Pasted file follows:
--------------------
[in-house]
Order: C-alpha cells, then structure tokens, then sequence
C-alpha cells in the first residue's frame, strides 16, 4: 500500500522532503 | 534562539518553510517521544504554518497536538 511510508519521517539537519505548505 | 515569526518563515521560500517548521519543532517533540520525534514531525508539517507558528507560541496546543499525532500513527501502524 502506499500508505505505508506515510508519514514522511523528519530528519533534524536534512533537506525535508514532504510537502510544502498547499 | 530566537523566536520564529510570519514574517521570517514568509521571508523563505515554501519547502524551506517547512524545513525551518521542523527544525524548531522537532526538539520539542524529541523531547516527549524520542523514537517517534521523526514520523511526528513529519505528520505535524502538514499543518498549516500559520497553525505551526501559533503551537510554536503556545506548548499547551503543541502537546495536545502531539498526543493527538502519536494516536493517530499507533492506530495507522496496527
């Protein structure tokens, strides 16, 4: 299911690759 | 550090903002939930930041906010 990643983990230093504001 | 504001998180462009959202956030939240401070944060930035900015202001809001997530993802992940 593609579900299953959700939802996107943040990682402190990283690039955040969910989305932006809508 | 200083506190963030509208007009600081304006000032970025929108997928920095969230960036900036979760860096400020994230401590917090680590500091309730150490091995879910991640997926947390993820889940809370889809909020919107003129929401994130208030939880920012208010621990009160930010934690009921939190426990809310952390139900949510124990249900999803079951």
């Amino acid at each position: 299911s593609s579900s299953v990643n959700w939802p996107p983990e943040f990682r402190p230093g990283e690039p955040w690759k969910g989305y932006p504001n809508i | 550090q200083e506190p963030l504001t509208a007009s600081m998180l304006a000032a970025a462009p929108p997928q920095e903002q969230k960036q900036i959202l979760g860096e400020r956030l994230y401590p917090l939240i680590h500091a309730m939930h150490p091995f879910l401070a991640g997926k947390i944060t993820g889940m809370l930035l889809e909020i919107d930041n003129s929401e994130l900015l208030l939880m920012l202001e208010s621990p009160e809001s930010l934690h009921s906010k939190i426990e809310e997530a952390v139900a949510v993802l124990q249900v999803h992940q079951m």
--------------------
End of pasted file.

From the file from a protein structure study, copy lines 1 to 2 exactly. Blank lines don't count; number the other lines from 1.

[in-house]
Order: C-alpha cells, then structure tokens, then sequence